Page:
First published in Lawman of the Future issues 8-10 in 1995.
Writer: Robbie Morrison
Artist: Alex Ronald
Operating in a truly alternate timeline, this Judge Death story is both familiar but different enough to be interesting. It was published across three issues of Lawman of the Future, a spin-off series that tied in with the 1995 Judge Dredd movie starring Sylvester Stallone.
Writer Robbie Morrison seems to have been given a lot of freedom to retell the Judge Death story, giving him an entirely new origin as well as never before seen abilities.
It’s actually a pretty good story that has a darker feel than the other mid-’90s Judge Death efforts (even if Lawman of the Future was aimed at a teen market and therefore the violence was toned down a lot). There’s still a bit too much humour from Death but that is tempered a bit. Instead of being an entirely comedic character, he now feels more like a Bond villain, dropping in one liners but mostly focused on doing the business.
Alex Ronald’s art is also very impressive and because this really is a one and done effort, it’s worth checking out. Finding it is another matter though!
Judge Death opens with Death warping from his own dimension right into the path of a prison transport vehicle. He admires the criminal intent of these prisoners but dispenses justice quickly before turning to the transporting officers.
He’s aware of Dredd somehow and converses with him over the radio before possessing one of the officers and making him give the order to release prisoners at the local Iso-Block. This is just so that he can dispense justice quicker to them.
Dredd turns up to arrest Death, not knowing who or what he is, and during the battle he loses his Lawgiver. However, when Death is able to fire it without his hand exploding, it becomes apparent that he must somehow share DNA with Dredd.
The interesting thing is how he loses his gun. Death is able to send out his spirit in long purple tendrils and physically touch things with them. Something we’ve not seen from him before. This is thanks to a soul gem that he carries that holds all of the souls of his victims and is the source of his power.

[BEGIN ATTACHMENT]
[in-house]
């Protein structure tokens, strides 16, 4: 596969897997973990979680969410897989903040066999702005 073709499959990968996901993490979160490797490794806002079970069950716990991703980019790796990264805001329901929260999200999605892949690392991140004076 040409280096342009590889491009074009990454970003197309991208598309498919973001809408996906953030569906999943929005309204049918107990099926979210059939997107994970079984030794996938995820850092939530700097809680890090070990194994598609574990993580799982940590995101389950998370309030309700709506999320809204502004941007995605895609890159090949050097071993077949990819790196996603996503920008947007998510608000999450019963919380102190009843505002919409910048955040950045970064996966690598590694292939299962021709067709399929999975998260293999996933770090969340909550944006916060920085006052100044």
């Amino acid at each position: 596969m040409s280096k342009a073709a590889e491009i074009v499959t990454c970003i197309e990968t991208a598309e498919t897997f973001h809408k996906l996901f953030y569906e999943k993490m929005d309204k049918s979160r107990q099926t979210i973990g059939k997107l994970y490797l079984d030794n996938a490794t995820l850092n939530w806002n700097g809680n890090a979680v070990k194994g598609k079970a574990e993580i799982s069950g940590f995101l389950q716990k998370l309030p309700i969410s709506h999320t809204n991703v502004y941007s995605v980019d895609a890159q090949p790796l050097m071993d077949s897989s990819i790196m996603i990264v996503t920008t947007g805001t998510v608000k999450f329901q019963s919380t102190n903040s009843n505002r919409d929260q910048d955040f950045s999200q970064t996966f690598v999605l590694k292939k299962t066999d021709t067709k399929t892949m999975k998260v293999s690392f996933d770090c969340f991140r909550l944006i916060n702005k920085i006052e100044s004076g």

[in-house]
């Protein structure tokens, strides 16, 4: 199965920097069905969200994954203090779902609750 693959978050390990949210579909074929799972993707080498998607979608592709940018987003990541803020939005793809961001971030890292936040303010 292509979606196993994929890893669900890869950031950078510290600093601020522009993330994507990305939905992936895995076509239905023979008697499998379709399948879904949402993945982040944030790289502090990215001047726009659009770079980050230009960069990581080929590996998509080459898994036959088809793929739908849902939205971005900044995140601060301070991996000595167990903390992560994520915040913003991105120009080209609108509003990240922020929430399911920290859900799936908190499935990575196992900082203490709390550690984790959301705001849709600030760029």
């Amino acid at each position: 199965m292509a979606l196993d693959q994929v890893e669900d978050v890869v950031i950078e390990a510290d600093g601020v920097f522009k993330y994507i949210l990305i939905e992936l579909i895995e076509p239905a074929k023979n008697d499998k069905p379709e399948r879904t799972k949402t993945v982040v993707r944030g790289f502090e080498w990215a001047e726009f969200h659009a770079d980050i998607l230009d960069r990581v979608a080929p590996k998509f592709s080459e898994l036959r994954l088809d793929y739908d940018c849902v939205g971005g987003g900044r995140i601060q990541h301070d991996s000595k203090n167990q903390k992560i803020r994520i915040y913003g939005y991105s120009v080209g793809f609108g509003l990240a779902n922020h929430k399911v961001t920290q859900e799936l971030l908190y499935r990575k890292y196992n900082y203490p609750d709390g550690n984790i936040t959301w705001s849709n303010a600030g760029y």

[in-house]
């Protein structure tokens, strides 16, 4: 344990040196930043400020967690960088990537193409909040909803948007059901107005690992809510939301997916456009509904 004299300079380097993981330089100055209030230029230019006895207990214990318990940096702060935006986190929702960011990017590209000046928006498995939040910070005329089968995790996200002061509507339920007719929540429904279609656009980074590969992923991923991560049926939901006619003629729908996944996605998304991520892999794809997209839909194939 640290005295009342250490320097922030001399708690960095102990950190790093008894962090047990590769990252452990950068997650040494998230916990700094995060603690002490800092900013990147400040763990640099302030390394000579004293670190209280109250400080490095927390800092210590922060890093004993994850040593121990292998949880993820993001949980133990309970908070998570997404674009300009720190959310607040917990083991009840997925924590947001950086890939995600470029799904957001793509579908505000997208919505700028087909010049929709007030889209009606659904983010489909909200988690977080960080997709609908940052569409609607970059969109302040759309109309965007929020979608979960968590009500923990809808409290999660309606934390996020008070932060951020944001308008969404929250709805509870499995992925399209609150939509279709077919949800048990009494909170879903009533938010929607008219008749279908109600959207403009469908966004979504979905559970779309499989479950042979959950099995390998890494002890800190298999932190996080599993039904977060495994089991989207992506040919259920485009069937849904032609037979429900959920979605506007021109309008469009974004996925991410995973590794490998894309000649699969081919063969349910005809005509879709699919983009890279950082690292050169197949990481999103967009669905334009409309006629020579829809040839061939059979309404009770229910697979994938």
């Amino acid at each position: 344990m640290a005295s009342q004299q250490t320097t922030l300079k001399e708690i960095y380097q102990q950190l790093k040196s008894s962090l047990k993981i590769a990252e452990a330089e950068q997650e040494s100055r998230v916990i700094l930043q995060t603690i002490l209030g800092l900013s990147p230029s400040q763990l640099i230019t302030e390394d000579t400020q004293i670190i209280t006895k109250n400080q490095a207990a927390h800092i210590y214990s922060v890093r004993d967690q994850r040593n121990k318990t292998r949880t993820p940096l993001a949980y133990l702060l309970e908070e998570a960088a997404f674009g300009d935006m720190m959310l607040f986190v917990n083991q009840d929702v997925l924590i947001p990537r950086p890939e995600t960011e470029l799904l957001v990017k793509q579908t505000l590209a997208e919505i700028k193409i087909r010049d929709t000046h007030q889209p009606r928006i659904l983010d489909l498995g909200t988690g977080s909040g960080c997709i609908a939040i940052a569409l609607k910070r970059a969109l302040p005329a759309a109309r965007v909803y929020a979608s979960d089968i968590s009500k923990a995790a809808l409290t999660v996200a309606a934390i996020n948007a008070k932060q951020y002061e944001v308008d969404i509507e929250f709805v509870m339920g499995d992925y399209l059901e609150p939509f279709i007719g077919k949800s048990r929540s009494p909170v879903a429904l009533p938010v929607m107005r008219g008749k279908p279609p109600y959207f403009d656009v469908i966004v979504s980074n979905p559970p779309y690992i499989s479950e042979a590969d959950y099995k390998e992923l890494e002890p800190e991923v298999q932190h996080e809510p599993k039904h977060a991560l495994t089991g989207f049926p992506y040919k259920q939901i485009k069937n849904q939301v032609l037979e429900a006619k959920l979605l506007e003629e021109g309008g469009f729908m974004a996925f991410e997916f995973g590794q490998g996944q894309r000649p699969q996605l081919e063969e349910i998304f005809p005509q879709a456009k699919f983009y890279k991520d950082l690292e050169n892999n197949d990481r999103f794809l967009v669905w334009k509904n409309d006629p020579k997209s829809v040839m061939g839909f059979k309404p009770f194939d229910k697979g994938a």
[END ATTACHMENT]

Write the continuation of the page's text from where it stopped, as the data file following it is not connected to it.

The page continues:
Eventually, Dredd gets the upper hand, destroying Death’s body. Of course, you cannot kill what does not live, and so Death escapes, leaving his host body behind.
Judge Anderson examines the body and is able to fill in Death’s backstory. This isn’t the Judge Death that we know, this version was Judge Dredd but in a parallel dimension.
A legendary lawman, like our version of Dredd, this one served in a version of Mega-City One that was far more violent and dangerous. He was eventually killed in the line of duty but rose up from his grave purely because of his will to continue dispensing justice. However, this new undead version was committed to the usual ‘all life is a crime’ Judge Death doctrine.
Death’s spirit attempts to attack Dredd one more time but Anderson thwarts him using Death’s own soul gem, trapping him with the souls of everyone he has killed before. Dredd, knowing that he can’t kill him, decides that an eternity in the gem would be a fitting punishment.
Locked in a maximum security facility. Along with the other Dark Judges.
Buy it now
This one might be tricky. You’re looking for Lawman of the Future issues 8, 9 and 10. This was never reprinted and so you’ll be looking on eBay for this story.